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Why are our schools collaborating?
The project aims to teach everyone how to respect and value themselves and each other through key life skills of self esteem and inclusion. Extensive research into grouping, particularly collaborative and co-operative group work, widely documented across many studies shows the positive benefits of effective, successful group work for pupils – for example, pupils feel more liked, accepted and included than their peers in traditional classroom settings, and these feelings are extended to the development of positive cross-ethnic relationships and tolerance, significantly reducing anti social behaviour such as bullying. This is an area where many of our children could be susceptible. Co-operative learning is well recognised as a pedagogical practice that promotes learning, higher level thinking, pro social behaviour, and a greater understanding of children with diverse learning, social and adjustment needs. These have profound implications for individual learners, schools as well as the whole education system itself.
Furthermore, classroom studies that focus on the quality of children’s talk when seated in groups suggest that, although high level communication (i.e. exploratory and elaborated talk) is a necessity for promoting cognitive understanding, this type of talk is rarely found in the classroom. In the course of this project we will address this basic skill to bring about better oral communication skills, as well as training pupils to understand non verbal communication skills and cues.
Through helping each other to the develop materials and approaches appropriate to our specific educational settings, our project intends to provide the pedagogy and methods to promote the skills and attitudes in our children, that will allow them to grow into valued members in our society and that will enhance their ability to continue to gain knowledge in the full context of lifelong learning. There are very few roles at all in life that do not require group/team work skills. We believe that the skills that we aim to promote will have a positive effect leading initially to an improvement in classroom learning, behaviour and team work; later being carried through into the teen years and beyond. Throughout the project we aim to improve group work and social behaviour, through self awareness, social communication, peer support, problem solving and conflict resolution. This will be done by providing stimulating group work, independence, and creativity in learning. All the schools in the project are like minded and have shown in discussion that they have a sincere belief in the fundamental skills of collaborative and cooperative learning as an integral component of the basic infrastructure of any classroom environment and the platform on which, once firmly established, all curriculum subjects can ride. This includes promoting Active listening skills and random team work skills, and also includes being able to recognise and utilize the strengths of group members as well as supporting the team members who struggle with certain tasks. By consolidating our experiences it will enable us to deliver a programme which can become part of Pedagogical Best Practice and which will develop skills that will benefit all children in all settings and roles of society. With these important life skills under their belt for some of our children it will make the difference between becoming isolated and dysfunctional or becoming accepted and valued team players. In another light it teaches others to respond in a supportive and empathetic way to include and respect all people in the multicultural society we live and work in today. Working with a diverse selection of schools across Europe is a perfect way to practice this first hand, welcoming the opportunity to explore and celebrate both the diversity and yet universal aspects of our cultures.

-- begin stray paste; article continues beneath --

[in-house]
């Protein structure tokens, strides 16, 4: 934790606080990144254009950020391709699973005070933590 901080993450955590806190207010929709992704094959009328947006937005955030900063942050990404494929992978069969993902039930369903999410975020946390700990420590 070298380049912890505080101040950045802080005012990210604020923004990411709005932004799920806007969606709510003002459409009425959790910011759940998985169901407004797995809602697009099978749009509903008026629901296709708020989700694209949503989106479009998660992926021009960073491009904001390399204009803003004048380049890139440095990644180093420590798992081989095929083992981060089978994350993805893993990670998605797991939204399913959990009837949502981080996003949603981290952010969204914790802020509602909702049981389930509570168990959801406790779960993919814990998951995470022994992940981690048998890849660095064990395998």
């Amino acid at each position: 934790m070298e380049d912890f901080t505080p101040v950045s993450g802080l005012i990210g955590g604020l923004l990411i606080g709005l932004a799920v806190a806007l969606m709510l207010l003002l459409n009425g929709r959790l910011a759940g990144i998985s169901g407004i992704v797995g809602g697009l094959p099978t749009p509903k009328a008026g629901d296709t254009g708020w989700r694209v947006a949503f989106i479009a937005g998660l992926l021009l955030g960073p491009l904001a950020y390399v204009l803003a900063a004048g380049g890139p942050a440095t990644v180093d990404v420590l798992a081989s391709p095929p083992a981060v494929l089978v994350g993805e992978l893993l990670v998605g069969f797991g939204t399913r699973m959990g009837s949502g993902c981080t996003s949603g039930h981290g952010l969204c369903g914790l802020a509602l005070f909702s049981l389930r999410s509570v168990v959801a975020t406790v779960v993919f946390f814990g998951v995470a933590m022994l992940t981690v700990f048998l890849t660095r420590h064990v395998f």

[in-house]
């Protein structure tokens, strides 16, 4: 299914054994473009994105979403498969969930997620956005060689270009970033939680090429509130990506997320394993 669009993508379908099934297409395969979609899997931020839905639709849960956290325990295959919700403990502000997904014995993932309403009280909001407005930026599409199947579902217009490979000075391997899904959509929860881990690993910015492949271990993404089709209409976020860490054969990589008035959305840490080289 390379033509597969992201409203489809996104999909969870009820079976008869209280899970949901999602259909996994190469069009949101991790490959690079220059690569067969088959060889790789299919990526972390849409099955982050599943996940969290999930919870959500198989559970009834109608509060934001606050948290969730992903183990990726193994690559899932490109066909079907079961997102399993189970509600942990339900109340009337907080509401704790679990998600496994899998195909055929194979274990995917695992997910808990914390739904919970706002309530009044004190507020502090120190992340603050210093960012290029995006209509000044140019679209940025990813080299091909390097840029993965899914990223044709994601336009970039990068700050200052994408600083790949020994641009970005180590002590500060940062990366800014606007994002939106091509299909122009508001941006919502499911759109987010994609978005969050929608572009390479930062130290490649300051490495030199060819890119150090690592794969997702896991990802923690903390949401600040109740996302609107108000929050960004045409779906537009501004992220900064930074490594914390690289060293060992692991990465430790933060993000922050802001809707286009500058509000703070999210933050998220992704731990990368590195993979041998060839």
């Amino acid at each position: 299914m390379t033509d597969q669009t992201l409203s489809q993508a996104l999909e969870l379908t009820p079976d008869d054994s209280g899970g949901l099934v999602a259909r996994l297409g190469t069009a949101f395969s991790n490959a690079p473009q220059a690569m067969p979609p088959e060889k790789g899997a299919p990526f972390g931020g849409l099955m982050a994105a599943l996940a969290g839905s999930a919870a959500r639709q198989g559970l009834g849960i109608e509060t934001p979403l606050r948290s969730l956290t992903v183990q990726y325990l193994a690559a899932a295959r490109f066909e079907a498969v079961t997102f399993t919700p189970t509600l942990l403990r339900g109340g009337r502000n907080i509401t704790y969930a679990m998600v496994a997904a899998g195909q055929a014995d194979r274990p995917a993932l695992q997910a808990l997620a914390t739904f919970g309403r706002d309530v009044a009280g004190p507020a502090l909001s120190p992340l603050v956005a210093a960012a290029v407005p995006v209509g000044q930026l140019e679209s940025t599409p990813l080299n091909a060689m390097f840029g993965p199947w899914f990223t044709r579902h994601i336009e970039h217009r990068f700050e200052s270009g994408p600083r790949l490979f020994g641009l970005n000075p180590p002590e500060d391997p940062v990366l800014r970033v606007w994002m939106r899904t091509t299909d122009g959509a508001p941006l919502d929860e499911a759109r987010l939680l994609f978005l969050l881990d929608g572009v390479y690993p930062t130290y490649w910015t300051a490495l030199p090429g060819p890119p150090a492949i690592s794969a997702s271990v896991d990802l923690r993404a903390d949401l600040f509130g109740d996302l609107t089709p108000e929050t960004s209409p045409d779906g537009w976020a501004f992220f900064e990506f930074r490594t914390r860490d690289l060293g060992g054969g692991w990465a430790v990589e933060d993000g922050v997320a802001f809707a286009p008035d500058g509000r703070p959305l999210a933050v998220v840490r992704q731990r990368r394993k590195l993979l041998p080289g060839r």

The partner schools all work with children (3 – 16yrs) with a range of Special Needs, including physical disability, low IQ levels, Autism Spectrum, Dyslexia and AD(H)D, as well as children with emotional/social behavioural disorders and/or underprivileged homes). The pupils are integrated into mainstream school or in Special schools. Our project will develop collaborative and cooperative learning skills using a social relational approach for learning for those identified with SEN and also for ‘mainstream’ children, across a full range of abilities, age ranges and cultures. This will be done supporting the philosophy of inclusion where strengths support limitations in genuine team work.
Through developing materials and approaches, our project intends to deliver the pedagogy to promote the skills and attitudes whereby the pupils can better function as team players in our society. In the real world there is no employment that does not require an ability to work with other people. Our pupils need to be ready for this, having the aptitude to know the strengths that they bring to the team and acknowledge where they need support, thus increasing self-knowledge, self-value and self-esteem as well as tolerance of others. They will learn to work independently from their adults to become secure and trusting when working with peers. Importantly, by shared experiences and training we will find the best practice for developing challenging, co-operative or collaborative group work tasks. During the Project the children will learn to truly reinforce these skills by producing collaborative and cooperative inter-school team work projects, including teaching each other important phrases in their languages and sharing real life experiences about their countries, thus broadening their European horizons.